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Negros Slashers vs Alvin Teng GR No 187122 February 22, 2012 Ponente: Villarama Facts

Alvin Teng, a former player of the PBA, entered into a contract with the Laguna Lakers of the Metropolitan Basketball Association (MBA). The contract was for 3 years, entered into on Feb. 4, 1999 and ending on Dec. 31, 2001 Before the contract expired, the Lakers traded Teng to Negros Slashers. Negros assumed all the obligations of Lakers under the contract. Subsequently, on March 2000, Teng executed the Players Con tract of Employment with Negros During Game 4 of the Championship Round in the MBA Season 4 playoffs, Teng had a below-average performance. When he was pulled out of the game, he sat on the bench, untied his shoe laces and put on his practice jersey shirt During Game 5, he called in sick. This was seen by the management as unprofessional, serious misconduct. They sent a letter to Teng demanding for an explanation for his behavior and set up a formal investigation hearing. He did not appear. Upon the rescheduled date, Tengs representatives appeared for him. Another meeting was conducted where the team members and coaching staff unanimously expressed their sentiments against Teng. On March 2001 (before contract expired) Teng was sent another letter, this time of termination from the team as a result of the decision from the investigation On July 2001, Teng filed a complaint before the Commissioner of the MBA pursuant to the voluntary arbitration provision in the contract. Four months after (Nov. 6) [According to Teng, the VA failed to yield any result for three months until the MBA itself was dissolved), he also filed an illegal dismissal case with the Regional Arbitration branch of the NLRC On July 16, 2002, LA of NLRC declared the dismissal illegal as the reasons cited did not constitute serious misconduct or willful disobedience or insubordination that would call for the extreme penalty of dismissal. Negros was ordered to pay P2,530,000 On appeal, the NLRC (Sept. 10, 2004; received on Oct. 15) reversed the decision of the LA and dismissed the complaint for being premature as the arbitration proceedings before the MBA were still pending when the case for illegal dismissal was filed Teng filed an MR (Oct. 26), which was dismissed on March 21, 2005 for having been filed beyond the 10-day reglementary period (one day late). Teng filed a petition for certiorari before the CA assailing the NLRC decision and the denial of his MR The CA reinstated the LA decision. It held that the grounds relied upon by the petitioners in dismissing Teng were not enough to merit his dismissal. It also held that the LA had jurisdiction of the case despite voluntary arbitration proceedings with the Commissioner of the MBA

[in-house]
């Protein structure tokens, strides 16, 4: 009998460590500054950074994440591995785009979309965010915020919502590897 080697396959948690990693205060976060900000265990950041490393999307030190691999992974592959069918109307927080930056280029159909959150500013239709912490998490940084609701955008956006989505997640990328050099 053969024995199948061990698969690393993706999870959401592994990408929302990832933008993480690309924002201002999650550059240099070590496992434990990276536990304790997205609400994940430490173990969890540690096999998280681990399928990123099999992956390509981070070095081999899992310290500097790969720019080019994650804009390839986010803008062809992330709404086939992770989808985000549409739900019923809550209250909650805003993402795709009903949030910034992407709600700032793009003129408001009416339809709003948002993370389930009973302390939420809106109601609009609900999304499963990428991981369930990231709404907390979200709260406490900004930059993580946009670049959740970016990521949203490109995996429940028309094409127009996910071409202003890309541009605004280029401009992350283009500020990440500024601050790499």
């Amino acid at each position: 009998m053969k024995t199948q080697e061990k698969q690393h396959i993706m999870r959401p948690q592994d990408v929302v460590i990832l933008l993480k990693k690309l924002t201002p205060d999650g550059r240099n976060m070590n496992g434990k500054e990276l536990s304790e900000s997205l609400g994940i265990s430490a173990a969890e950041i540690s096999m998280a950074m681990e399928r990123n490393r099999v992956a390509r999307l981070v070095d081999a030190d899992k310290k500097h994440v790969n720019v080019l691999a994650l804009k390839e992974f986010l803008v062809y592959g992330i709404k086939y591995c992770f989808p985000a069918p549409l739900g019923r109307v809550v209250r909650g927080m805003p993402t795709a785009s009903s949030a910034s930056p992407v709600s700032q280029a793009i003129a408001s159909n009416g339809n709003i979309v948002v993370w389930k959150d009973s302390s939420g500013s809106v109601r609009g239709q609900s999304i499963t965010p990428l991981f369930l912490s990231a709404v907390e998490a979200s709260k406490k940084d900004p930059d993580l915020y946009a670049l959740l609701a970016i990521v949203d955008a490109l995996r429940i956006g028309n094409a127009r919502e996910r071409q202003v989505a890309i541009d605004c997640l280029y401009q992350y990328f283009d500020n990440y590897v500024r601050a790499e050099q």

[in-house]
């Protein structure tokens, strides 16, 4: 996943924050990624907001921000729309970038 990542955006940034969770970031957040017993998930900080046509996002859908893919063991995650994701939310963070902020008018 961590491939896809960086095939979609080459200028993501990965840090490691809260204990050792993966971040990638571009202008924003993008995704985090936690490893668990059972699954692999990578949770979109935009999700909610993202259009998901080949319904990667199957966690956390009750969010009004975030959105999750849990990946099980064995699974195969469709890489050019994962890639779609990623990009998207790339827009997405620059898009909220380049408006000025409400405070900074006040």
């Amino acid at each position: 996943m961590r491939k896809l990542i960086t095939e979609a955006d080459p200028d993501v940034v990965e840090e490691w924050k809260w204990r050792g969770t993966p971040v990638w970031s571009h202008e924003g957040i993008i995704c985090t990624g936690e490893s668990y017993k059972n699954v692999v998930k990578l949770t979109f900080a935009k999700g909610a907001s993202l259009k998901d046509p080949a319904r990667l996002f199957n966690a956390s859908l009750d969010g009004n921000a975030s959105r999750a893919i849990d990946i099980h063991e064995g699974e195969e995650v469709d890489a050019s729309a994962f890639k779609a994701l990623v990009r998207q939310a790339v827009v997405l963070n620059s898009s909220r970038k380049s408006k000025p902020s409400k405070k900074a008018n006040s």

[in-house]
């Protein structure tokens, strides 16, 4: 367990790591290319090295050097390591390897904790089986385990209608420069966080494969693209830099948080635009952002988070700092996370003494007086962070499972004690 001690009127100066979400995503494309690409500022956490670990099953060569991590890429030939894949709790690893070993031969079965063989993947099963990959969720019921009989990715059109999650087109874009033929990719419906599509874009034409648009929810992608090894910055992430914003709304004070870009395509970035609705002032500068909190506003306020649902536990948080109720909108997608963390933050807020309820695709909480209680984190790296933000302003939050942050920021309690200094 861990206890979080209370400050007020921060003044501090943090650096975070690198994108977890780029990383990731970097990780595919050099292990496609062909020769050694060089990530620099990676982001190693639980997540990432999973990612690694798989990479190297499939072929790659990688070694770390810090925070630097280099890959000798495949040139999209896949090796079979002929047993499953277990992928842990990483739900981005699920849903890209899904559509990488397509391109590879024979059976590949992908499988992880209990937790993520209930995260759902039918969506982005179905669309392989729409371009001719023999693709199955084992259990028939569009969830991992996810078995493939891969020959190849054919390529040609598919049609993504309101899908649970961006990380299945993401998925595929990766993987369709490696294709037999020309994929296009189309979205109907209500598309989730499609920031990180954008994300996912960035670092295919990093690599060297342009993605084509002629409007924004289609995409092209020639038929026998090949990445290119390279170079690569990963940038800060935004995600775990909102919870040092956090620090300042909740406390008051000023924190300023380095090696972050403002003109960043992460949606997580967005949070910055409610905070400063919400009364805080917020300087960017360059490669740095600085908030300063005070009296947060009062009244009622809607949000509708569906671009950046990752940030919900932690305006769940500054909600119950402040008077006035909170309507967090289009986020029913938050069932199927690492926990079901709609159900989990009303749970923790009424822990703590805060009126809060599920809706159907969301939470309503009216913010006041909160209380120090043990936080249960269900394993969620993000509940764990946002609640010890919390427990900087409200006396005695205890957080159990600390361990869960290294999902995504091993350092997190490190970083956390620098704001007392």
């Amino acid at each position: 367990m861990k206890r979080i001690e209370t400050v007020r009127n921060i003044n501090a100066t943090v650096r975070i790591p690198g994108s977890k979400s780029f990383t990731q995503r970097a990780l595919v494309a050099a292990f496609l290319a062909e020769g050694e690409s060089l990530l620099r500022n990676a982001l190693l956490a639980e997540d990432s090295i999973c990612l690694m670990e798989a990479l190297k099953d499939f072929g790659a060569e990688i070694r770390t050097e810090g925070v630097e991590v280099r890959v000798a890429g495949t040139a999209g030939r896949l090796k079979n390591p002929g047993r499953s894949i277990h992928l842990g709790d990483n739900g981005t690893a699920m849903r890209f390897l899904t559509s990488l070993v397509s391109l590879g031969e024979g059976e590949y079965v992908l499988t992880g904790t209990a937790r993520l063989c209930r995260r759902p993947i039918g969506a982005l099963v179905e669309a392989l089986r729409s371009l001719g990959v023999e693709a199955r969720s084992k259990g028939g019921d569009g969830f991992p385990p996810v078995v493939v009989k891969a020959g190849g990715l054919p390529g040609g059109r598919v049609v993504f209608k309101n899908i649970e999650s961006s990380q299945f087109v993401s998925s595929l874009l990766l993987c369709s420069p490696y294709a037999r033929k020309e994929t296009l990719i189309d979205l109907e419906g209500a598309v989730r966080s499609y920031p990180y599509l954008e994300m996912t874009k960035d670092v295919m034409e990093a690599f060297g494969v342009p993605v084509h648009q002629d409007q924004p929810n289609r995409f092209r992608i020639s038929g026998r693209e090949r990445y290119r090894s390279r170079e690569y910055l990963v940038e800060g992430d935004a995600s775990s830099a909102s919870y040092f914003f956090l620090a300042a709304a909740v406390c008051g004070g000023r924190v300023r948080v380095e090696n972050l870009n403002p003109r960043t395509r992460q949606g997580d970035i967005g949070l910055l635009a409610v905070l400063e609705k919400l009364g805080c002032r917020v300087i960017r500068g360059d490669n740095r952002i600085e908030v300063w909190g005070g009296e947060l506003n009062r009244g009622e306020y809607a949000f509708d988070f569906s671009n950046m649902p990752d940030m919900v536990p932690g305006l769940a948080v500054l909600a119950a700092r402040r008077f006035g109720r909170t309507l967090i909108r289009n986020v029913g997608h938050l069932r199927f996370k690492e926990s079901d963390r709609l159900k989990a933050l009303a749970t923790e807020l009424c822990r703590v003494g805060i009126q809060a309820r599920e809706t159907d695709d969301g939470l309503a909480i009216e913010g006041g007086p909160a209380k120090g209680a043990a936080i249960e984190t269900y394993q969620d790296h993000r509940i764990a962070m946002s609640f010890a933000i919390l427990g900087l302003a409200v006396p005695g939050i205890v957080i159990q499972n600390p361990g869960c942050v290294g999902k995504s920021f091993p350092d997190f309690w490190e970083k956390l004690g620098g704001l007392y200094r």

ISSUES 1. Whether the CA erred in giving due course to the petition despite the late filing; 2. Whether Teng violated the rule on forum shoping (2 complaints: VA in CMBA and ID in NLRC); 3. Whether the dismissal of Negros was indeed unjustified and not commensurate with his alleged misconduct. RULING: Petition was denied; CA upheld 1. No. As ruled in Ong Lim Sing, Jr. v. FEB Leasing and Finance Corp., the Courts have the prerogative to relax the rules of procedure when doing so would serve substantial justice and equity. Further, there was no intent to delay administration of justice on the part of Teng, having filed his MR only one day after the deadline for filing. 2. No. The elements of forum shopping are: a) Identity of parties that or such parties that represent the same interests in the action; b) Identity of rights asserted and reliefs prayed for, based on an identity of facts; c) Identity of the two preceding elements, such that the judgment rendered in one will amount to res judicata on the other action. Here, the third element is missing as a ruling of the CMBA will not amount to res judicata. The elements of res judicata are: a) The judgment (sought to prevent the new action) must be final; b) The court that rendered the judgment must have competent jurisdiction over the subject matter and parties; c) The judgment must have been on the merits; d) There must be identity of parties, subject matter and causes of action between the two actions. There was no res judicata in this case as the CVMBA is not a court of competent jurisdiction within the contemplation of the law. It is a private mediator chosen by both parties in the Contract of Employment. Hence, the filing with the NLRC will not result to forum shopping as the judgment by CMBA will not bar redress in other legal venues. 3. Yes. The penalty of dismissal was incommensurate to the misconduct of Teng. While missing a team game and untying shoe laces while the game is ongoing is both unprofessional and is a punishable offense, it does not justify the extreme penalty of dismissal. It is elementary doctrine that the penalty must be commensurate with the act or omission imputed to the employee and must be imposed in connection with the disciplinary authority of the employer. A severe reprimand, fine or suspension could have been imposed. Further, there was no warning or admonition for Tengs violation, only outright termination of his services WHEREFORE, the petition for review on certiorari is DENIED for lack of merit and the Decision of the Court of Appeals dated September 17, 2008 and Resolution dated February 11, 2009, in CA-G.R. SP No. 00817 are hereby AFFIRMED.